Biology Revision Notes on Lipids: Classification and Functions

Lipids are esters of long chain fatty acids and alcohols. They are waxy or oily substance present in all living organism. They are non-polar (hydrophobic) compounds, soluble in organic solvents (chloroform, benzene, ether etc.). Fatty acids have a long hydrocarbon chain with a terminal carboxylic acid group.

General formula: CH3 (CH2) n COOH where n is an even number

Even though lipids exhibit a variety of structures, they have certain common characters:
  • All lipids are formed of Carbon (C), Hydrogen (H) and sometime Oxygen (O).
  • Small amount of phosphorus, nitrogen and sulfur are also present in some lipids.
  • They are insoluble in water but soluble in non polar solvents like benzene and chloroform.

Classification of lipids
Classification of Lipids

          Lipids are commonly subdivided into 4 main groups

                1. Fatty acids (saturated & unsaturated)

                2. Glycerids(Glycerol containing lipids)

                3.  Nonglyceride (Sphingolipids, steroids, waxes)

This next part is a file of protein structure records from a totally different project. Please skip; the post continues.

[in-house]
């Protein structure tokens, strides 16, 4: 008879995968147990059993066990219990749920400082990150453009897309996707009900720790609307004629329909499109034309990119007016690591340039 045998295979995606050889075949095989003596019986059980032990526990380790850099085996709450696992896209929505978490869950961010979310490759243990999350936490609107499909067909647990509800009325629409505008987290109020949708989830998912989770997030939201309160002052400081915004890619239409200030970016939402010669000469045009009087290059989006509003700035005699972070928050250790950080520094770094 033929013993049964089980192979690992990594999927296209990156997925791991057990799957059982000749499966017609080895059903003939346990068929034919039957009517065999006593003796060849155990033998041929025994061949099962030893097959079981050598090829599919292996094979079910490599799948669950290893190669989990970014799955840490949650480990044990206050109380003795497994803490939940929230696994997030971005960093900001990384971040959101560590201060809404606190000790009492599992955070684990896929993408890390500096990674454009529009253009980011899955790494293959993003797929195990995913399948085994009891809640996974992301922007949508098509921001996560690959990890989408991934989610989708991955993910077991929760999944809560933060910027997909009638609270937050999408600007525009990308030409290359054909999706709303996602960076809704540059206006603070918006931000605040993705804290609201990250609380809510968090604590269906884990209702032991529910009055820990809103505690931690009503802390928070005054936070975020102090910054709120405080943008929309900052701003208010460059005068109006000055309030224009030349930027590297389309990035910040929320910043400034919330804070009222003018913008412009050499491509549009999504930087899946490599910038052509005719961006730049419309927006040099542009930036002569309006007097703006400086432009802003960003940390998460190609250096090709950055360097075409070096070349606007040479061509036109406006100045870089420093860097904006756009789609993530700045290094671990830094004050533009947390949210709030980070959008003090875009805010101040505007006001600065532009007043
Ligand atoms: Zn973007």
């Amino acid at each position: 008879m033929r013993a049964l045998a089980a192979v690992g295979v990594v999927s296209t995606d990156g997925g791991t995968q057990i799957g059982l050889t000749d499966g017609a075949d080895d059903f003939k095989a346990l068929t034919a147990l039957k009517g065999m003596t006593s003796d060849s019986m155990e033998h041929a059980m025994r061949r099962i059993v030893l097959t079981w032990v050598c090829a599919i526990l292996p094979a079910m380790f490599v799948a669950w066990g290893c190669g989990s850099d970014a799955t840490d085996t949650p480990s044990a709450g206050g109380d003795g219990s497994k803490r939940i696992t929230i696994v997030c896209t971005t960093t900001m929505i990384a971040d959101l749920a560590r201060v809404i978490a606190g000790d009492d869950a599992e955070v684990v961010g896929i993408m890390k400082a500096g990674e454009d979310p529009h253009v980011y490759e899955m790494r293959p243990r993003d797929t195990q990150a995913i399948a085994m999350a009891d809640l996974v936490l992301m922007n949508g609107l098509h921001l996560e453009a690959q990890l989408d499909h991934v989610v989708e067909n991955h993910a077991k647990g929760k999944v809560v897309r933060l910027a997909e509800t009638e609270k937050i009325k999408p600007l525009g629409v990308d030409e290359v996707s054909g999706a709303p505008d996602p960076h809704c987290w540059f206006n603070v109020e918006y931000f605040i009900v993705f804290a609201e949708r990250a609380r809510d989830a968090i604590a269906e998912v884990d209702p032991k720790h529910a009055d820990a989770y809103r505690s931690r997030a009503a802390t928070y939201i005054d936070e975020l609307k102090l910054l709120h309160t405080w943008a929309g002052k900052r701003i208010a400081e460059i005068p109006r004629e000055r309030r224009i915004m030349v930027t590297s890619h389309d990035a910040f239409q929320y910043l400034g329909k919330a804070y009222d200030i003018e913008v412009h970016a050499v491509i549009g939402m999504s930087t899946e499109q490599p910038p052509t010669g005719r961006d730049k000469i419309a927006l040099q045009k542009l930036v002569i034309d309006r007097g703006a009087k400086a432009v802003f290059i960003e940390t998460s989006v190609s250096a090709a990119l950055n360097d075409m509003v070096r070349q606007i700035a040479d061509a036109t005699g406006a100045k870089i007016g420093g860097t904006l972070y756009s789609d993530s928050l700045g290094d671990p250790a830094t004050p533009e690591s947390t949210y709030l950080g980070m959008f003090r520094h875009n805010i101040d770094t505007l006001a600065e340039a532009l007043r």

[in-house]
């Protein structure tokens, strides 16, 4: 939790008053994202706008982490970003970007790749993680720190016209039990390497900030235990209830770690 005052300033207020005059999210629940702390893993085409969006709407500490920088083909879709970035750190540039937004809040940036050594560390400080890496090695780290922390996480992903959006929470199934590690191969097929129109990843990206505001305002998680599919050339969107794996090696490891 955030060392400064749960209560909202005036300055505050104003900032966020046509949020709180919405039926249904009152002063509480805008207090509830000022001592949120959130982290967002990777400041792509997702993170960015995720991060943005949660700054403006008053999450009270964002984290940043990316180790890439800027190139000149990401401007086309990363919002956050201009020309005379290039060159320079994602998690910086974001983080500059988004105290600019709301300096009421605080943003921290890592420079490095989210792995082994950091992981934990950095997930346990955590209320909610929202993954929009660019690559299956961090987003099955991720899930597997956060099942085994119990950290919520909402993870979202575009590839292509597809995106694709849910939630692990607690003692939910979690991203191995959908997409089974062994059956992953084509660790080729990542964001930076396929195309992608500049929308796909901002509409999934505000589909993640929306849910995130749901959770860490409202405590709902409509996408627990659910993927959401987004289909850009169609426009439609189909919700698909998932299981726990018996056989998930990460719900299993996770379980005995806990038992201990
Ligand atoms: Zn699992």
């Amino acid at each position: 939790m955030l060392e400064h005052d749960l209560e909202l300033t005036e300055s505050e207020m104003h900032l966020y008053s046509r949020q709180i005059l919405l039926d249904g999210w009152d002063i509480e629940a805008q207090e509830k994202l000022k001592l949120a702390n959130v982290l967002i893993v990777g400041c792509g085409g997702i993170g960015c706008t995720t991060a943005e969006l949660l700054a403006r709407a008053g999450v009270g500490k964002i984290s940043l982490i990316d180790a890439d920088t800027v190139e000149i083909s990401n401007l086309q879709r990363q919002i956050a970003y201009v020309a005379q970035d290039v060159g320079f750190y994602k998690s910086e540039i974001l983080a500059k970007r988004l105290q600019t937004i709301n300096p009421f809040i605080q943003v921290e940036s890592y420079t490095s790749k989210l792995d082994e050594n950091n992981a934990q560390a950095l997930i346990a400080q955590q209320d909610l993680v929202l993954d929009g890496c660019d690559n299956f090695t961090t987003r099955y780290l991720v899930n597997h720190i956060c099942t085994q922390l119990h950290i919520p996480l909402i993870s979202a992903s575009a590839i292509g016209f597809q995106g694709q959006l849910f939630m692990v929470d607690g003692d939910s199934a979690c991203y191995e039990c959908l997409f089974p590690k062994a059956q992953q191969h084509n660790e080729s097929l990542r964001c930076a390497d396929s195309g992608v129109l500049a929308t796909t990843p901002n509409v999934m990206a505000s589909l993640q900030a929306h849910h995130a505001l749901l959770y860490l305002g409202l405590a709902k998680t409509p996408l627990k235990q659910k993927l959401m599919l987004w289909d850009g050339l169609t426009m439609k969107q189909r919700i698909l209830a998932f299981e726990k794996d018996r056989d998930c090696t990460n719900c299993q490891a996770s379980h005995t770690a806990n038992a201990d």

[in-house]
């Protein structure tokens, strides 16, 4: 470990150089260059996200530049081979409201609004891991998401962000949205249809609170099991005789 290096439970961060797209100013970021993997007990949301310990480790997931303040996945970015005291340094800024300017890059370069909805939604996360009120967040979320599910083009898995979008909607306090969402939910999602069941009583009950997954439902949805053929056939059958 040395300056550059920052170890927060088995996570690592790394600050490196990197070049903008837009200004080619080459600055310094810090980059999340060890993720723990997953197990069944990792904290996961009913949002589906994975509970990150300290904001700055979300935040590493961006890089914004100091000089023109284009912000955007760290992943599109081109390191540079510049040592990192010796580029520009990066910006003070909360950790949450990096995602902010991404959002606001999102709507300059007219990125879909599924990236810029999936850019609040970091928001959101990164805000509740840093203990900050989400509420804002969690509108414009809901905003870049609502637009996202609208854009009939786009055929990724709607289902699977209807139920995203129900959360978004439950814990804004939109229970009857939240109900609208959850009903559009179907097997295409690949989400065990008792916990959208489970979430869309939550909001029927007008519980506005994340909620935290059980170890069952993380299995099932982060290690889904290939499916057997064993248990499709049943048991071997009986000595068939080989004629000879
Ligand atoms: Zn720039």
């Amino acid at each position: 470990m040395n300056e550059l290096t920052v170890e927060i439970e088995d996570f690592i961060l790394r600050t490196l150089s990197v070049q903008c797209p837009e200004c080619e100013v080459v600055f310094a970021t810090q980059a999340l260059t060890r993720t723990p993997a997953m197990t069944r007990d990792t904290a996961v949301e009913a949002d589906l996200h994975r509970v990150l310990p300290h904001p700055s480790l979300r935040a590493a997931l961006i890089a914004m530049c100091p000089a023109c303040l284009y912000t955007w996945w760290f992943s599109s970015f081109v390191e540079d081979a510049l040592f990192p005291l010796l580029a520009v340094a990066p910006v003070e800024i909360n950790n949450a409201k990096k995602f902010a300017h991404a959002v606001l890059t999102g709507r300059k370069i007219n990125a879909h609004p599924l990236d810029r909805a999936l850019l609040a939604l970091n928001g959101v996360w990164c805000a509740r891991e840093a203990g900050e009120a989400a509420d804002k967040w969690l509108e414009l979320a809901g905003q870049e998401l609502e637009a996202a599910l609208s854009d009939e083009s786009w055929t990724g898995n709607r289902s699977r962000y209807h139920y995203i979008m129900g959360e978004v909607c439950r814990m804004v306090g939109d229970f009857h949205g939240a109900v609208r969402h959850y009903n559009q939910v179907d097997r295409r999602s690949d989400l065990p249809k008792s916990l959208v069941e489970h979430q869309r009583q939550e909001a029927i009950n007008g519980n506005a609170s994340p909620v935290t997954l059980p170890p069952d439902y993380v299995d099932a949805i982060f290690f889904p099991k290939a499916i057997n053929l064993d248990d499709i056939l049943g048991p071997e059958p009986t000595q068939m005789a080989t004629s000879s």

4. Complex lipids (Lipo proteins)

1. Major source of energy: Fats form the highly concentrated source of energy for man. Energy is released by the oxidative break down of fat if necessary. They are producing more than twice as much energy per gram as do the carbohydrates

2. Food reserves: The neutral fats form the important food reserves in both plants and animals.
In plants, they are stored in the seeds to provide nourishment for the embryo during germination.
Eg: Oil seeds like ground nut, mustard, coconut and castor. The oil i extracted from the seeds is used for cooking and other purposes.

3. Protection and Insulation: In animals they are stored in adipose cells. Deposited beneath the skin and around the internal organs prevent the loss of body heat. They are act as shock absorbing cushions around the eye ball, kidney and gonads. About four percentage of the total body fat is reserved for this critical function.

4. Cell membrane structural components: Phospholipids, Glycolipids and sterols form the important components of biomembranes. Some glycolipids are found in myelin sheath. Waxes form a protective coat on plant parts and animal furs.

5. Hormones: Cholesterol IS used in the synthesis of steroid hormones, vitamin D and bile salts. Prostaglandins are hormone like compounds derived from fatty acids like arachidonic acid (20:4).

6. Vitamins:  The lipid soluble vitamins (A,D E and K) play a major role in the regulation of several critical biological processes, including blood clotting and vision.

7. Vitamin absorption: Dietary fat serves as a carrier of the lipid soluble vitamins. All are transported into cells of the small intestine in association with fat molecules. Therefore a diet that is too low in fat can result in a deficiency of these four vitamins.
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